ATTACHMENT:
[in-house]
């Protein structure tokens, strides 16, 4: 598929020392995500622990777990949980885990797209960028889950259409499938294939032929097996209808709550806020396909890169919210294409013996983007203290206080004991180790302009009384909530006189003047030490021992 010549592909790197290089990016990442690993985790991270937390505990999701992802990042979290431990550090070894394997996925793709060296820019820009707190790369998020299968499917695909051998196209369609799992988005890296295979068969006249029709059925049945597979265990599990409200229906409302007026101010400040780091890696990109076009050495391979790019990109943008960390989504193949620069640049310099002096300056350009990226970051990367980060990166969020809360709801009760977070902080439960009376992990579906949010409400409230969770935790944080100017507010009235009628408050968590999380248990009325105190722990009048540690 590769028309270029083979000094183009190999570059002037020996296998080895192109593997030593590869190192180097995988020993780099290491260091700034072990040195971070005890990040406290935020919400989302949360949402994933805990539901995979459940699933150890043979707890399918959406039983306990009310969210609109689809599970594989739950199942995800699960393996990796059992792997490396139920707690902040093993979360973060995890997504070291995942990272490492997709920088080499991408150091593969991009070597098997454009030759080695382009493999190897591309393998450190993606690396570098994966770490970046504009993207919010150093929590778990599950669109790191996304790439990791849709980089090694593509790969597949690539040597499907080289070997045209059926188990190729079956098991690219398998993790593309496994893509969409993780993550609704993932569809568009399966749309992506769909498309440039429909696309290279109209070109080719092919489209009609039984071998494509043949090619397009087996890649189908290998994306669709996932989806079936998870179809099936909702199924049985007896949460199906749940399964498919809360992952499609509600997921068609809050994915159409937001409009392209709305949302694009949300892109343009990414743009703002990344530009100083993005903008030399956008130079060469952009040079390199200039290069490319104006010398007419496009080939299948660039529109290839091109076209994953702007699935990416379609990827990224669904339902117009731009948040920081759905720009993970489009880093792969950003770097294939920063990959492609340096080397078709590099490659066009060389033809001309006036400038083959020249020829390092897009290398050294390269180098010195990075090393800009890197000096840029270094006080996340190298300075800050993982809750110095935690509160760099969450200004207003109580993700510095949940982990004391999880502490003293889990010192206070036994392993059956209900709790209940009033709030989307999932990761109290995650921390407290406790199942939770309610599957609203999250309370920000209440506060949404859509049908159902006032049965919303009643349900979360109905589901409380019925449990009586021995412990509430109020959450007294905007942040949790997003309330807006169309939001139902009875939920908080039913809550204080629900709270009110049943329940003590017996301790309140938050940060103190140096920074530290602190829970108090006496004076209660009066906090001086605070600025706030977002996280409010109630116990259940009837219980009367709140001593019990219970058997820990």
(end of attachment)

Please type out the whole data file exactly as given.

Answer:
[in-house]
């Protein structure tokens, strides 16, 4: 598929020392995500622990777990949980885990797209960028889950259409499938294939032929097996209808709550806020396909890169919210294409013996983007203290206080004991180790302009009384909530006189003047030490021992 010549592909790197290089990016990442690993985790991270937390505990999701992802990042979290431990550090070894394997996925793709060296820019820009707190790369998020299968499917695909051998196209369609799992988005890296295979068969006249029709059925049945597979265990599990409200229906409302007026101010400040780091890696990109076009050495391979790019990109943008960390989504193949620069640049310099002096300056350009990226970051990367980060990166969020809360709801009760977070902080439960009376992990579906949010409400409230969770935790944080100017507010009235009628408050968590999380248990009325105190722990009048540690 590769028309270029083979000094183009190999570059002037020996296998080895192109593997030593590869190192180097995988020993780099290491260091700034072990040195971070005890990040406290935020919400989302949360949402994933805990539901995979459940699933150890043979707890399918959406039983306990009310969210609109689809599970594989739950199942995800699960393996990796059992792997490396139920707690902040093993979360973060995890997504070291995942990272490492997709920088080499991408150091593969991009070597098997454009030759080695382009493999190897591309393998450190993606690396570098994966770490970046504009993207919010150093929590778990599950669109790191996304790439990791849709980089090694593509790969597949690539040597499907080289070997045209059926188990190729079956098991690219398998993790593309496994893509969409993780993550609704993932569809568009399966749309992506769909498309440039429909696309290279109209070109080719092919489209009609039984071998494509043949090619397009087996890649189908290998994306669709996932989806079936998870179809099936909702199924049985007896949460199906749940399964498919809360992952499609509600997921068609809050994915159409937001409009392209709305949302694009949300892109343009990414743009703002990344530009100083993005903008030399956008130079060469952009040079390199200039290069490319104006010398007419496009080939299948660039529109290839091109076209994953702007699935990416379609990827990224669904339902117009731009948040920081759905720009993970489009880093792969950003770097294939920063990959492609340096080397078709590099490659066009060389033809001309006036400038083959020249020829390092897009290398050294390269180098010195990075090393800009890197000096840029270094006080996340190298300075800050993982809750110095935690509160760099969450200004207003109580993700510095949940982990004391999880502490003293889990010192206070036994392993059956209900709790209940009033709030989307999932990761109290995650921390407290406790199942939770309610599957609203999250309370920000209440506060949404859509049908159902006032049965919303009643349900979360109905589901409380019925449990009586021995412990509430109020959450007294905007942040949790997003309330807006169309939001139902009875939920908080039913809550204080629900709270009110049943329940003590017996301790309140938050940060103190140096920074530290602190829970108090006496004076209660009066906090001086605070600025706030977002996280409010109630116990259940009837219980009367709140001593019990219970058997820990």